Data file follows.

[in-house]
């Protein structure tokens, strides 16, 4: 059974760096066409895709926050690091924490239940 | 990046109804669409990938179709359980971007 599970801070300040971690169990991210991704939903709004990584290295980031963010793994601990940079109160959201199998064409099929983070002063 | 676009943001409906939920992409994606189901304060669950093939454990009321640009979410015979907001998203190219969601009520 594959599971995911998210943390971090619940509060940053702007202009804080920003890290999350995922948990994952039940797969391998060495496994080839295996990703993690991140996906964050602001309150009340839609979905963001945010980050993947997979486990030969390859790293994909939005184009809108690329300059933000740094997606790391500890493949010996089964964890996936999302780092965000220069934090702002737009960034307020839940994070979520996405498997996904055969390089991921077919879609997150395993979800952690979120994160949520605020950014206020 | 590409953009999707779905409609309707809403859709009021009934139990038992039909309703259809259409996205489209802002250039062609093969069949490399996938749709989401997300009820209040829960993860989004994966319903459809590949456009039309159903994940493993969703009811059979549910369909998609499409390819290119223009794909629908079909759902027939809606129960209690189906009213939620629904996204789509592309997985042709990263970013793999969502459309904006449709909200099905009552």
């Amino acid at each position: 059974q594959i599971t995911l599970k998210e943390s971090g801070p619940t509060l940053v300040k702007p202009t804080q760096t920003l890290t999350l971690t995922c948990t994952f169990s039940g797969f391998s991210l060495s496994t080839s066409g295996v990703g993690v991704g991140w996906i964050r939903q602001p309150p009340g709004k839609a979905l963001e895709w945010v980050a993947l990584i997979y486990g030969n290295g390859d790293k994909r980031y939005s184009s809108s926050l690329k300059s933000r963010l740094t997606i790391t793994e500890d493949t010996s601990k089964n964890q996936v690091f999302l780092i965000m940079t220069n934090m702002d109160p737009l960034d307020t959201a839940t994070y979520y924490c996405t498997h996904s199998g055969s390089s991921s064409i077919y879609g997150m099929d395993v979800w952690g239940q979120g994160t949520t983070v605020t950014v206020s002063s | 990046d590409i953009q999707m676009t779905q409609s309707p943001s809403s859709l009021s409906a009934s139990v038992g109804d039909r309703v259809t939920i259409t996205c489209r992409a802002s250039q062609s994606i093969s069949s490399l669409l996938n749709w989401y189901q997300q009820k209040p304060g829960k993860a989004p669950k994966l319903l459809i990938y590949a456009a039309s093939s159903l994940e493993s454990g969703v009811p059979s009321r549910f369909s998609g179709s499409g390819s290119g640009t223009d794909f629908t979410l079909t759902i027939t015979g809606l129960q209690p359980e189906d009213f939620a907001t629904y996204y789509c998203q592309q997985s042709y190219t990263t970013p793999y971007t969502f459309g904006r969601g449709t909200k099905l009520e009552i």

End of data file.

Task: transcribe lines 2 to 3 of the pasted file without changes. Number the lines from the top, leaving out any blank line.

């Protein structure tokens, strides 16, 4: 059974760096066409895709926050690091924490239940 | 990046109804669409990938179709359980971007 599970801070300040971690169990991210991704939903709004990584290295980031963010793994601990940079109160959201199998064409099929983070002063 | 676009943001409906939920992409994606189901304060669950093939454990009321640009979410015979907001998203190219969601009520 594959599971995911998210943390971090619940509060940053702007202009804080920003890290999350995922948990994952039940797969391998060495496994080839295996990703993690991140996906964050602001309150009340839609979905963001945010980050993947997979486990030969390859790293994909939005184009809108690329300059933000740094997606790391500890493949010996089964964890996936999302780092965000220069934090702002737009960034307020839940994070979520996405498997996904055969390089991921077919879609997150395993979800952690979120994160949520605020950014206020 | 590409953009999707779905409609309707809403859709009021009934139990038992039909309703259809259409996205489209802002250039062609093969069949490399996938749709989401997300009820209040829960993860989004994966319903459809590949456009039309159903994940493993969703009811059979549910369909998609499409390819290119223009794909629908079909759902027939809606129960209690189906009213939620629904996204789509592309997985042709990263970013793999969502459309904006449709909200099905009552």
């Amino acid at each position: 059974q594959i599971t995911l599970k998210e943390s971090g801070p619940t509060l940053v300040k702007p202009t804080q760096t920003l890290t999350l971690t995922c948990t994952f169990s039940g797969f391998s991210l060495s496994t080839s066409g295996v990703g993690v991704g991140w996906i964050r939903q602001p309150p009340g709004k839609a979905l963001e895709w945010v980050a993947l990584i997979y486990g030969n290295g390859d790293k994909r980031y939005s184009s809108s926050l690329k300059s933000r963010l740094t997606i790391t793994e500890d493949t010996s601990k089964n964890q996936v690091f999302l780092i965000m940079t220069n934090m702002d109160p737009l960034d307020t959201a839940t994070y979520y924490c996405t498997h996904s199998g055969s390089s991921s064409i077919y879609g997150m099929d395993v979800w952690g239940q979120g994160t949520t983070v605020t950014v206020s002063s | 990046d590409i953009q999707m676009t779905q409609s309707p943001s809403s859709l009021s409906a009934s139990v038992g109804d039909r309703v259809t939920i259409t996205c489209r992409a802002s250039q062609s994606i093969s069949s490399l669409l996938n749709w989401y189901q997300q009820k209040p304060g829960k993860a989004p669950k994966l319903l459809i990938y590949a456009a039309s093939s159903l994940e493993s454990g969703v009811p059979s009321r549910f369909s998609g179709s499409g390819s290119g640009t223009d794909f629908t979410l079909t759902i027939t015979g809606l129960q209690p359980e189906d009213f939620a907001t629904y996204y789509c998203q592309q997985s042709y190219t990263t970013p793999y971007t969502f459309g904006r969601g449709t909200k099905l009520e009552i």